When comparing cancer types, we observed a high CTLP prevalence in a limited set of entities, particularly among soft tissue tumors. This finding supports and improves upon a previous prediction of particularly high “chromothripsis” rate in bone tumors . Also, the uneven distribution of CTLP is a strong indicator for a disease related selection of specific genomic aberrations, supporting their involvement in the oncogenetic process.
In the initial study, the authors stated that chromothripsis could be a one-off cataclysmic event that generates multiple concurrent mutations and rearrangements . However, the role of chromothripsis in terms of “shortcut” to cancer genome generation is still elusive. We note that additional and complex non-CTLP genome re-arrangements exist in the majority of CTLP samples. The number and uneven distribution of affected chromosomes in CTLP supports the biological heterogeneity of cancer samples with CTLP containing genome profiles. Furthermore, the normalized spatial distribution of shattered chromosomal regions, as well as the observed significant overlap between telomere and pulverized regions is supportive of breakage-fusion-bridge cycles as one of the mechanisms acting in a subset of samples. Further efforts are needed to investigate the temporal order of chromothripsis and non-chromothripsis events in complex samples, and to substantiate the existence of a dichotomy between “one-off” chromothripsis and other classes of localized genome shattering events, all resulting in clustered genomic copy number aberrations.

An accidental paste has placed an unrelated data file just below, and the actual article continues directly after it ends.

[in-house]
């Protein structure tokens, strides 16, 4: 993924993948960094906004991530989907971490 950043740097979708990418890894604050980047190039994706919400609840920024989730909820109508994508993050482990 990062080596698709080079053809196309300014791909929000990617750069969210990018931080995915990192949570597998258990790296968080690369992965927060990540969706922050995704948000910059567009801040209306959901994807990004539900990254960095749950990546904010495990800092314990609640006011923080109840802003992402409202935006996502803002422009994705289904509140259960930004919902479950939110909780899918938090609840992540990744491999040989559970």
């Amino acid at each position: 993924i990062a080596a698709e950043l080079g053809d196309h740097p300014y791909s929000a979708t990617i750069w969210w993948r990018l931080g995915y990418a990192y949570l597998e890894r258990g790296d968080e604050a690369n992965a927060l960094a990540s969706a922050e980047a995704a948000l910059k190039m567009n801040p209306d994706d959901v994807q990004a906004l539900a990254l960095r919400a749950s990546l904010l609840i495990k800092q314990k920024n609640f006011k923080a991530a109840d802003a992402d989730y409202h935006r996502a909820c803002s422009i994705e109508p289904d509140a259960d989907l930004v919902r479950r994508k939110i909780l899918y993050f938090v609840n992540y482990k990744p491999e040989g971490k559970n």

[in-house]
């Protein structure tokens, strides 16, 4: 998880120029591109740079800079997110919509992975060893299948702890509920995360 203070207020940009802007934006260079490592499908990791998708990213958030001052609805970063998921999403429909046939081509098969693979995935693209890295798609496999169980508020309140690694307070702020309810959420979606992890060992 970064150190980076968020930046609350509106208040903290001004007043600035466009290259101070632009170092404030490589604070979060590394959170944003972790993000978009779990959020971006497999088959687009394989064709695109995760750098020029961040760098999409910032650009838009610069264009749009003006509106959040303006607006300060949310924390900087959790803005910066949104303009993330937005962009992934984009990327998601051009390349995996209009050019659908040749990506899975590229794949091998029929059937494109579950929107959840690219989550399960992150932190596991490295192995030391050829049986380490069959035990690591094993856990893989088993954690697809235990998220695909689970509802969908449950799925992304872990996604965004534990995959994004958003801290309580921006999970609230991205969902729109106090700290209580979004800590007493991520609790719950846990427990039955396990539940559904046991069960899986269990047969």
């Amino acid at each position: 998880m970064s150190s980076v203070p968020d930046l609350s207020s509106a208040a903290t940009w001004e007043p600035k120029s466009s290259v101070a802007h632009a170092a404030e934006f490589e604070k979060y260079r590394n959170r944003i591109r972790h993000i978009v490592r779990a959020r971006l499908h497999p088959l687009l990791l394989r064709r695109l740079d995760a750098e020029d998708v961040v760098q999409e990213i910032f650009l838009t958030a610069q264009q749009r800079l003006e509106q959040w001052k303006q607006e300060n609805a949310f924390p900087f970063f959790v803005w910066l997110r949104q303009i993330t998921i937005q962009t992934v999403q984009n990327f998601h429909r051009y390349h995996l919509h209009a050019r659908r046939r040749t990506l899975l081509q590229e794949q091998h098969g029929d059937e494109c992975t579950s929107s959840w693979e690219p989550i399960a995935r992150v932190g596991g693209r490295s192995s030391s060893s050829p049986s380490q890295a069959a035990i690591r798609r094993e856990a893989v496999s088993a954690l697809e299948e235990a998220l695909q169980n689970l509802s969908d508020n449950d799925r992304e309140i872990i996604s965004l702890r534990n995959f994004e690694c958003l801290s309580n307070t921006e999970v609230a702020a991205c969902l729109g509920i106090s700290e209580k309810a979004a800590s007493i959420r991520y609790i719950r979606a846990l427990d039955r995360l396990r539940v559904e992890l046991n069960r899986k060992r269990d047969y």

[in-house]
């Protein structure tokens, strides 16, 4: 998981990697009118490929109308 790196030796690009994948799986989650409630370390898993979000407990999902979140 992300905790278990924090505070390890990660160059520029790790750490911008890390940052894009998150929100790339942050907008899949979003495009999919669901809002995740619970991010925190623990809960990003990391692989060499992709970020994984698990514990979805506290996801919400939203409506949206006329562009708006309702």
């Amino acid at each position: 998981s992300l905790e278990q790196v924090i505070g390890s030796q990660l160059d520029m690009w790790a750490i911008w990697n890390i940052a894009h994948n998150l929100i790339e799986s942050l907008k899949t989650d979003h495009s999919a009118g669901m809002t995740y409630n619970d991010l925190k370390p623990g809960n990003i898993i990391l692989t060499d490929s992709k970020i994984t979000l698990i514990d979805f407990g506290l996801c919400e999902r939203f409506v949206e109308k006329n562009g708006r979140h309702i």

In our associated clinical data, CTLP were related to more advanced tumor stages and overall worse prognosis when compared to non-CTLP cases. One possible explanation is that the numerous concurrent genetic alterations induced by genome shattering events disturb a large number of genes and contribute to more aggressive tumor phenotypes. By themselves, these observations do not differentiate whether CTLP arise as a early events promoting aggressive tumor behavior with fast growth rates and reduced response rates to therapeutic interventions; or whether this observation relates to underlying primary mutations predisposing to genomic instability, aggressive clinical behavior and CTLP as a resulting epiphenomenon. Interestingly, the high rate of TP53 involvement by itself would support both possibilities for this gene, i.e. chromothripsis as result of TP53 mutation as well as chromothriptic events with TP53 locus involvement promoting an aggressive clinical behavior.
From Table 1 we may notice that the array based technologies are, in general, less sensitive than whole-genome sequencing data for calling chromothripsis-like events. This is partly due to the very limited ability of most array platforms to detect balanced genomic aberrations, such as inversions and translocation events. In the future, the accumulation of large-scale sequencing data should be able to provide further insights into localise genome shattering events.